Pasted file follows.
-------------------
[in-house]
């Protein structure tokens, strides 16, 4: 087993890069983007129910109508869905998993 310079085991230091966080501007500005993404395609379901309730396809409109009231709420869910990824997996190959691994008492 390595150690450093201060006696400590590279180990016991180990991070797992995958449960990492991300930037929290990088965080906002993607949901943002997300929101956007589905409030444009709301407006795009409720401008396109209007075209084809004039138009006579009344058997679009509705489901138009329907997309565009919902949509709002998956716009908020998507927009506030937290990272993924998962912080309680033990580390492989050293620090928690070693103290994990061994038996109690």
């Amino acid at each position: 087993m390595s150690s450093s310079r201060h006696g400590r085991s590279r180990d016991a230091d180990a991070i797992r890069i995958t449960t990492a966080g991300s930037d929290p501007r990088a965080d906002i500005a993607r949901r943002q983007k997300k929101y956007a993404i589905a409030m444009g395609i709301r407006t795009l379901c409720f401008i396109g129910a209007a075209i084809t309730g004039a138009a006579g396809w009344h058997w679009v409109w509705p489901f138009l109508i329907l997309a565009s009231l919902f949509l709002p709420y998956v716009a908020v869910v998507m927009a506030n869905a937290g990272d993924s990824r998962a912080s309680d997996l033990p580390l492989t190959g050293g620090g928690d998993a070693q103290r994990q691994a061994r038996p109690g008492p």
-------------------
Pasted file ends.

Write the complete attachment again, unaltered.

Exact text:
[in-house]
């Protein structure tokens, strides 16, 4: 087993890069983007129910109508869905998993 310079085991230091966080501007500005993404395609379901309730396809409109009231709420869910990824997996190959691994008492 390595150690450093201060006696400590590279180990016991180990991070797992995958449960990492991300930037929290990088965080906002993607949901943002997300929101956007589905409030444009709301407006795009409720401008396109209007075209084809004039138009006579009344058997679009509705489901138009329907997309565009919902949509709002998956716009908020998507927009506030937290990272993924998962912080309680033990580390492989050293620090928690070693103290994990061994038996109690």
């Amino acid at each position: 087993m390595s150690s450093s310079r201060h006696g400590r085991s590279r180990d016991a230091d180990a991070i797992r890069i995958t449960t990492a966080g991300s930037d929290p501007r990088a965080d906002i500005a993607r949901r943002q983007k997300k929101y956007a993404i589905a409030m444009g395609i709301r407006t795009l379901c409720f401008i396109g129910a209007a075209i084809t309730g004039a138009a006579g396809w009344h058997w679009v409109w509705p489901f138009l109508i329907l997309a565009s009231l919902f949509l709002p709420y998956v716009a908020v869910v998507m927009a506030n869905a937290g990272d993924s990824r998962a912080s309680d997996l033990p580390l492989t190959g050293g620090g928690d998993a070693q103290r994990q691994a061994r038996p109690g008492p």